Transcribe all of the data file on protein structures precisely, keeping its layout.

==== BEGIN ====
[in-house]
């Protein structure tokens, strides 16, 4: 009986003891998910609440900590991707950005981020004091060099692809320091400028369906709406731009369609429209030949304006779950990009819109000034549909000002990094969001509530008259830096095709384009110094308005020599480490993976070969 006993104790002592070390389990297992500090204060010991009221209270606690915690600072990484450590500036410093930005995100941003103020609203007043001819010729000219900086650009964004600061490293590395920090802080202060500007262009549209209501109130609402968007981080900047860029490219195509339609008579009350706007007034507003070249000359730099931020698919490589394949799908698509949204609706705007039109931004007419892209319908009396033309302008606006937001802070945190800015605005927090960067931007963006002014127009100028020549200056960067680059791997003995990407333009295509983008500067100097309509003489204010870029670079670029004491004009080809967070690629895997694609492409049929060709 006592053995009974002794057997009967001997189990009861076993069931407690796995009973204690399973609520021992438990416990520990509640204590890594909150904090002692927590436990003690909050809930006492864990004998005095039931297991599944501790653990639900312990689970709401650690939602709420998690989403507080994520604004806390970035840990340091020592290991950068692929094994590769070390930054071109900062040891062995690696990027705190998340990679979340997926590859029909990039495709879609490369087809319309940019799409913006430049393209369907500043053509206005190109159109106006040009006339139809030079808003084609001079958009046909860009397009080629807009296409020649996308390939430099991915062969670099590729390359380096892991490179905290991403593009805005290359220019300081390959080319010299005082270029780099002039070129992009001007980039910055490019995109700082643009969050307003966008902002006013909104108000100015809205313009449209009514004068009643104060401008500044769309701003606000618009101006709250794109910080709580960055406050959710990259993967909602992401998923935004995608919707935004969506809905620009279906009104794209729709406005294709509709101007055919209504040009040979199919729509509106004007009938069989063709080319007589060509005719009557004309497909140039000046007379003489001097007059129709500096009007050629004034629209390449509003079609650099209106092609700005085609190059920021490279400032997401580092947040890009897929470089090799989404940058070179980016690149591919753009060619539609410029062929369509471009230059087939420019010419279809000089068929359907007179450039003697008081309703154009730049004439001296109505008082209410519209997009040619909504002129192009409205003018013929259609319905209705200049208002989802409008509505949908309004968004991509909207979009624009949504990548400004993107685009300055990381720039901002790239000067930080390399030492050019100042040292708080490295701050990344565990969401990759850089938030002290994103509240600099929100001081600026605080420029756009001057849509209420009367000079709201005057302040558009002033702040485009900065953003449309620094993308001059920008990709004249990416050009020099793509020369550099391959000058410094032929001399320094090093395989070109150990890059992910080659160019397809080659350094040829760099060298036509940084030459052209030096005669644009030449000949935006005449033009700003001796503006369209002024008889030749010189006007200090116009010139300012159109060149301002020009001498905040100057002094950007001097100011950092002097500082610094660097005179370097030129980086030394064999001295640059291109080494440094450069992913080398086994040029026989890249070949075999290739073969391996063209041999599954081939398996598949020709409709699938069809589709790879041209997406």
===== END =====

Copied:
[in-house]
């Protein structure tokens, strides 16, 4: 009986003891998910609440900590991707950005981020004091060099692809320091400028369906709406731009369609429209030949304006779950990009819109000034549909000002990094969001509530008259830096095709384009110094308005020599480490993976070969 006993104790002592070390389990297992500090204060010991009221209270606690915690600072990484450590500036410093930005995100941003103020609203007043001819010729000219900086650009964004600061490293590395920090802080202060500007262009549209209501109130609402968007981080900047860029490219195509339609008579009350706007007034507003070249000359730099931020698919490589394949799908698509949204609706705007039109931004007419892209319908009396033309302008606006937001802070945190800015605005927090960067931007963006002014127009100028020549200056960067680059791997003995990407333009295509983008500067100097309509003489204010870029670079670029004491004009080809967070690629895997694609492409049929060709 006592053995009974002794057997009967001997189990009861076993069931407690796995009973204690399973609520021992438990416990520990509640204590890594909150904090002692927590436990003690909050809930006492864990004998005095039931297991599944501790653990639900312990689970709401650690939602709420998690989403507080994520604004806390970035840990340091020592290991950068692929094994590769070390930054071109900062040891062995690696990027705190998340990679979340997926590859029909990039495709879609490369087809319309940019799409913006430049393209369907500043053509206005190109159109106006040009006339139809030079808003084609001079958009046909860009397009080629807009296409020649996308390939430099991915062969670099590729390359380096892991490179905290991403593009805005290359220019300081390959080319010299005082270029780099002039070129992009001007980039910055490019995109700082643009969050307003966008902002006013909104108000100015809205313009449209009514004068009643104060401008500044769309701003606000618009101006709250794109910080709580960055406050959710990259993967909602992401998923935004995608919707935004969506809905620009279906009104794209729709406005294709509709101007055919209504040009040979199919729509509106004007009938069989063709080319007589060509005719009557004309497909140039000046007379003489001097007059129709500096009007050629004034629209390449509003079609650099209106092609700005085609190059920021490279400032997401580092947040890009897929470089090799989404940058070179980016690149591919753009060619539609410029062929369509471009230059087939420019010419279809000089068929359907007179450039003697008081309703154009730049004439001296109505008082209410519209997009040619909504002129192009409205003018013929259609319905209705200049208002989802409008509505949908309004968004991509909207979009624009949504990548400004993107685009300055990381720039901002790239000067930080390399030492050019100042040292708080490295701050990344565990969401990759850089938030002290994103509240600099929100001081600026605080420029756009001057849509209420009367000079709201005057302040558009002033702040485009900065953003449309620094993308001059920008990709004249990416050009020099793509020369550099391959000058410094032929001399320094090093395989070109150990890059992910080659160019397809080659350094040829760099060298036509940084030459052209030096005669644009030449000949935006005449033009700003001796503006369209002024008889030749010189006007200090116009010139300012159109060149301002020009001498905040100057002094950007001097100011950092002097500082610094660097005179370097030129980086030394064999001295640059291109080494440094450069992913080398086994040029026989890249070949075999290739073969391996063209041999599954081939398996598949020709409709699938069809589709790879041209997406």